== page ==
LSC Intake Rules– LSC Asks for Comment on Proposed Program Letter

LSC has posted for requested comment a proposed Program Letter on “Financial Eligibility Screening Guidelines.”  The whole draft is here.  Comments are due April 25.

Here is the body of the proposed Program Letter (footnotes omitted):

In furtherance of the Legal Services Corporation’s (“LSC”) responsibility to enforce applicable restrictions on the use of LSC funds and to ensure that those funds are used only to provide legal services to permitted beneficiaries of LSC- funded services, LSC issues this Program Letter to provide guidance on client- eligibility screening requirements.
All methods of eligibility screening, whether conducted in person, by mail, by telephone, or online, are subject to LSC regulations, including the requirements outlined in 45 C.F.R. Parts 1611 and 1626, and the CSR Handbook (2008 Ed., as amended 2011).    Under Part 1611, LSC grant recipients “may provide legal assistance supported with LSC funds only to individuals whom the recipient has determined to be financially eligible for such assistance.”    In order to determine that the applicant is financially eligible, LSC grant recipients are required to, among other things, “make reasonable inquiry regarding sources of income, income prospects, and assets,” regardless of the method of eligibility screening. This requires asking sufficient questions of the applicant to determine the total amount of household income and the value of non-excluded household assets.

Over the last several years, LSC has seen a marked increase in the number of LSC grant recipients implementing online systems as part of their client-eligibility screening to improve efficiency in their intake processes. LSC has experienced a corresponding increase in compliance-related inquiries pertaining to these systems.
The guidance below is intended to assist LSC recipients in complying with eligibility screening requirements for all methods of intake, including online intake systems. It reflects LSC’s obligation to ensure compliance with statutory and regulatory requirements governing the use of LSC funds, our recognition of the importance of efficiency in program operations, and our familiarity with current practices in the field. This guidance also reflects the current and long-standing practices of LSC recipients in conducting LSC-compliant intake systems. Most importantly, the standards set forth below are founded on LSC’s experience in testing the effectiveness, efficiency, and compliance of many intake systems.
In order to ensure consistent application of LSC regulations and policies to all forms of client-eligibility screening, LSC provides the following interpretive guidance as to what LSC requires for a “reasonable inquiry” of applicants for LSC-funded services under 45 C.F.R. Part 1611:
1.    A grant recipient should not make a determination that an applicant is financially eligible for the provision of legal assistance until a recipient staff person, or another person under the direction of the recipient, has reviewed the application for eligibility screening purposes.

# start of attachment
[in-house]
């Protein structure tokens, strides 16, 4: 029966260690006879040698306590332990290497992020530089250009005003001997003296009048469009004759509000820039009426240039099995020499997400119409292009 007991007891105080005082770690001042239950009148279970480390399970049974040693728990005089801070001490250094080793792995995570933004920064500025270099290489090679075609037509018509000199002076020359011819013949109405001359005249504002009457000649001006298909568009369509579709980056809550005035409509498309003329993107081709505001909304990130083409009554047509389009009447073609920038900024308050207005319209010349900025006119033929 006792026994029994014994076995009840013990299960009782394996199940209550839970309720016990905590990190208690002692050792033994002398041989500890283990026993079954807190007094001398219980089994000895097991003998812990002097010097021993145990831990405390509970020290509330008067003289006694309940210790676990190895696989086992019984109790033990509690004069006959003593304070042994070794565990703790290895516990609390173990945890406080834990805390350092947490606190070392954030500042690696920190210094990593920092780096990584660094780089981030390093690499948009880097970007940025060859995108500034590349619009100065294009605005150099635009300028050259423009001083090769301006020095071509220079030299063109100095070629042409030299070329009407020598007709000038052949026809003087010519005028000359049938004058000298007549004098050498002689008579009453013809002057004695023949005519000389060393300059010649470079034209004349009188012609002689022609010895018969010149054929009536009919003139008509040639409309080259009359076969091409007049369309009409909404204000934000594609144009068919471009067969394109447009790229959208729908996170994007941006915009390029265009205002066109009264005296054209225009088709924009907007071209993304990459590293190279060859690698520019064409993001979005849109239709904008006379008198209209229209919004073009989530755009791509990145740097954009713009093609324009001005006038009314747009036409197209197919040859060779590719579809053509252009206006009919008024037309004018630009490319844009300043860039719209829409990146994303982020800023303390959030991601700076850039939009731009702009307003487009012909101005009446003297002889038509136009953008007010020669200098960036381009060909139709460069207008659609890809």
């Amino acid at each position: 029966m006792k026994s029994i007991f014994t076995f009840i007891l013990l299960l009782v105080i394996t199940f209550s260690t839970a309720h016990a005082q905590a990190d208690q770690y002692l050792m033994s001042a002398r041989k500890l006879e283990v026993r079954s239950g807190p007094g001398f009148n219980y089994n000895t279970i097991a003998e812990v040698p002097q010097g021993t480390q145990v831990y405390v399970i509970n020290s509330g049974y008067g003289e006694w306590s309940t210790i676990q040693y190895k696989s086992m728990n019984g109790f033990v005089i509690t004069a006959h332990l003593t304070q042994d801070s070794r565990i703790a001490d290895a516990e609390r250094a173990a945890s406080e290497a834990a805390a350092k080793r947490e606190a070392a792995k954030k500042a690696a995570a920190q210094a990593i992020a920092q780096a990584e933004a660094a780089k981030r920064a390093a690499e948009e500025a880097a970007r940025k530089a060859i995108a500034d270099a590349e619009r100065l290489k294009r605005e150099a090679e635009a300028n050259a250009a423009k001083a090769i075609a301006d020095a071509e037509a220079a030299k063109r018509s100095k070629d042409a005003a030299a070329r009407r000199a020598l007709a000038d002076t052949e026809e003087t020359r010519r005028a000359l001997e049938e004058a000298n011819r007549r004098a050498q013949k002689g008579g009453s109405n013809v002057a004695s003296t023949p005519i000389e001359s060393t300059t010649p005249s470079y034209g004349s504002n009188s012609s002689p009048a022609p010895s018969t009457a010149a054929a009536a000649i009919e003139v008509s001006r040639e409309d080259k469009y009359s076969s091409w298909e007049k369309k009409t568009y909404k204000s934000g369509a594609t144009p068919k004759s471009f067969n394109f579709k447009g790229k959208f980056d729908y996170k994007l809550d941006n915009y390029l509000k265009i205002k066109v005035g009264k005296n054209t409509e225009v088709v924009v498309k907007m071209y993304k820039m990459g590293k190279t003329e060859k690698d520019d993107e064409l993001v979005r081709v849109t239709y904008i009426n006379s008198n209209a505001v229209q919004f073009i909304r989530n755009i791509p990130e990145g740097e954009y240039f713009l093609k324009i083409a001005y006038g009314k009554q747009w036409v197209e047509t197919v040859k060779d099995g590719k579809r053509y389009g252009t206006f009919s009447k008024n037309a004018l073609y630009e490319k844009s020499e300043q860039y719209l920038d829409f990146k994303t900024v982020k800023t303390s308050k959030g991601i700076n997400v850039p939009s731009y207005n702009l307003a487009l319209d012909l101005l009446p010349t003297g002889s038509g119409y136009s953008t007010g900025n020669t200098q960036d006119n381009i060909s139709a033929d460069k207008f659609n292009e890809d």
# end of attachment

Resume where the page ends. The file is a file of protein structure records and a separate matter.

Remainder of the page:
2.    If the intake was not conducted in a manner that allowed for a direct inquiry of the applicant regarding his or her eligibility, a grant recipient should not make a determination that an applicant is financially eligible for the provision of legal assistance until a recipient staff person, or another person under the direction of the recipient, has conducted sufficient direct follow-up with the applicant to confirm that the applicant understood those questions determinative of eligibility and that the applicant’s responses to those questions are accurate and complete. Direct inquiry and follow-up may include communication in person or by telephone, text, e-mail, chat, or other interactive methods.
The level of review and interaction necessary will vary for each applicant. It should be based on an experienced intake worker’s assessment of the individual applicant’s understanding of the intake questions, to ensure that the applicant has provided accurate and complete information necessary for making the eligibility determination.
LSC encourages recipients to explore the use of new technologies that allow for accurate and efficient eligibility screening. LSC will continue to evaluate recipients’ experiences with eligibility screening and will provide additional guidance or amended requirements as needed. LSC recommends that recipients contact the LSC staff listed below if they have any questions relating to these requirements.

LSC Staff Contact List
General Screening and Intake Questions
Cheryl Nolan Program Counsel III Email: nolanc@lsc.gov Phone: 202-295-1561
Eligibility Policy and Related Compliance Questions
M. Megan Smith Program Counsel II Email: smithm@lsc.gov Phone: 202-295-1506
Technology and Technology Initiative Grants (“TIG”) Questions
Glenn Rawdon Program Counsel III Email: grawdon@lsc.gov Phone: 202-295-1552

What to make of this?

It is great to see LSC taking this on.  Bottom line as I read it:  1. application must be reviewed by a human prior to acceptance; 2. there must be direct contact between human and applicant, but that can be after initial application and “in person or by telephone, text, e-mail, chat, or other interactive methods.”